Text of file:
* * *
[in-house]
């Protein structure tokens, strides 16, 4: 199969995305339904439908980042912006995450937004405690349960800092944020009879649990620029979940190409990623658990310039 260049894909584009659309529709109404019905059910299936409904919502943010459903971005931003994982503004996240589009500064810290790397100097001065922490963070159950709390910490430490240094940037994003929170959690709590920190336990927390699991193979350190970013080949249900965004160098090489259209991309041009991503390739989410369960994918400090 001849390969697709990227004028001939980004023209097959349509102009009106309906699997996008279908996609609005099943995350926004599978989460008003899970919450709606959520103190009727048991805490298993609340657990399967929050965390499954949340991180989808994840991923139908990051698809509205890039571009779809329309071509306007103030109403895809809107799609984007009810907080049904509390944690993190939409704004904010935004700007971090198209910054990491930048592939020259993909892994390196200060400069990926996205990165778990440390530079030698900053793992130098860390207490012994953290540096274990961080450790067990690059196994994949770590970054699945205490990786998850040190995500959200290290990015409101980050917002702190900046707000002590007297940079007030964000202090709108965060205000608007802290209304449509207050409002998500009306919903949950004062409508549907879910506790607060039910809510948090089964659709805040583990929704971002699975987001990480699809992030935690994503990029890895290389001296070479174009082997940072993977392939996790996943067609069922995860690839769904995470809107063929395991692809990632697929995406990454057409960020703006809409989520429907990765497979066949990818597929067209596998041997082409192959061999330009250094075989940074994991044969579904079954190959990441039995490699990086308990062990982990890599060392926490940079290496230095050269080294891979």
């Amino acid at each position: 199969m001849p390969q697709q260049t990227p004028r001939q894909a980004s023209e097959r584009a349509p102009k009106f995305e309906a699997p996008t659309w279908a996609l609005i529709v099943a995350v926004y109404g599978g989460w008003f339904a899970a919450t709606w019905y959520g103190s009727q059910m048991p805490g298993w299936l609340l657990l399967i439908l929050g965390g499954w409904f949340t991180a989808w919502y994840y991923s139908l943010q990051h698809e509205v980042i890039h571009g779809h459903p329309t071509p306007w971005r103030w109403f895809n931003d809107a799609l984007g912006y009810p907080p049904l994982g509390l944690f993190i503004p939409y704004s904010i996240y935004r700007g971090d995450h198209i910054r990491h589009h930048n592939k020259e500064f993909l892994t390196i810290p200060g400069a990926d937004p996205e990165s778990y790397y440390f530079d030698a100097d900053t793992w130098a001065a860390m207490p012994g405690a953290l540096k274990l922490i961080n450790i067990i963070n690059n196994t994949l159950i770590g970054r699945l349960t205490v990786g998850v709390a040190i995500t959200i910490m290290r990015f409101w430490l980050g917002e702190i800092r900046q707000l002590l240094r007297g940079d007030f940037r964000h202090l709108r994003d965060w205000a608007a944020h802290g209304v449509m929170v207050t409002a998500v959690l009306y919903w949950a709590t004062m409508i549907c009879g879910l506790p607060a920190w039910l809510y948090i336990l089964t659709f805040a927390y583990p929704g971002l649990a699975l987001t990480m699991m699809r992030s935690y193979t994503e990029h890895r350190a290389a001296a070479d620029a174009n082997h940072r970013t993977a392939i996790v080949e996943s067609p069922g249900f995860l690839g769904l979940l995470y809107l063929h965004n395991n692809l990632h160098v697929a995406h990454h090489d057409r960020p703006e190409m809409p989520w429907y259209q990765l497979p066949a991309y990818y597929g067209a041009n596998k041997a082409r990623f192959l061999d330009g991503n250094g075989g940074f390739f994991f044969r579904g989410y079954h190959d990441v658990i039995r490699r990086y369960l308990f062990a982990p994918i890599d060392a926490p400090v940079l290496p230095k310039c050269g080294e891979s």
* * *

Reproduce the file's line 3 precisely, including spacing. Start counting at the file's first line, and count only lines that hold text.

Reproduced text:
């Amino acid at each position: 199969m001849p390969q697709q260049t990227p004028r001939q894909a980004s023209e097959r584009a349509p102009k009106f995305e309906a699997p996008t659309w279908a996609l609005i529709v099943a995350v926004y109404g599978g989460w008003f339904a899970a919450t709606w019905y959520g103190s009727q059910m048991p805490g298993w299936l609340l657990l399967i439908l929050g965390g499954w409904f949340t991180a989808w919502y994840y991923s139908l943010q990051h698809e509205v980042i890039h571009g779809h459903p329309t071509p306007w971005r103030w109403f895809n931003d809107a799609l984007g912006y009810p907080p049904l994982g509390l944690f993190i503004p939409y704004s904010i996240y935004r700007g971090d995450h198209i910054r990491h589009h930048n592939k020259e500064f993909l892994t390196i810290p200060g400069a990926d937004p996205e990165s778990y790397y440390f530079d030698a100097d900053t793992w130098a001065a860390m207490p012994g405690a953290l540096k274990l922490i961080n450790i067990i963070n690059n196994t994949l159950i770590g970054r699945l349960t205490v990786g998850v709390a040190i995500t959200i910490m290290r990015f409101w430490l980050g917002e702190i800092r900046q707000l002590l240094r007297g940079d007030f940037r964000h202090l709108r994003d965060w205000a608007a944020h802290g209304v449509m929170v207050t409002a998500v959690l009306y919903w949950a709590t004062m409508i549907c009879g879910l506790p607060a920190w039910l809510y948090i336990l089964t659709f805040a927390y583990p929704g971002l649990a699975l987001t990480m699991m699809r992030s935690y193979t994503e990029h890895r350190a290389a001296a070479d620029a174009n082997h940072r970013t993977a392939i996790v080949e996943s067609p069922g249900f995860l690839g769904l979940l995470y809107l063929h965004n395991n692809l990632h160098v697929a995406h990454h090489d057409r960020p703006e190409m809409p989520w429907y259209q990765l497979p066949a991309y990818y597929g067209a041009n596998k041997a082409r990623f192959l061999d330009g991503n250094g075989g940074f390739f994991f044969r579904g989410y079954h190959d990441v658990i039995r490699r990086y369960l308990f062990a982990p994918i890599d060392a926490p400090v940079l290496p230095k310039c050269g080294e891979s």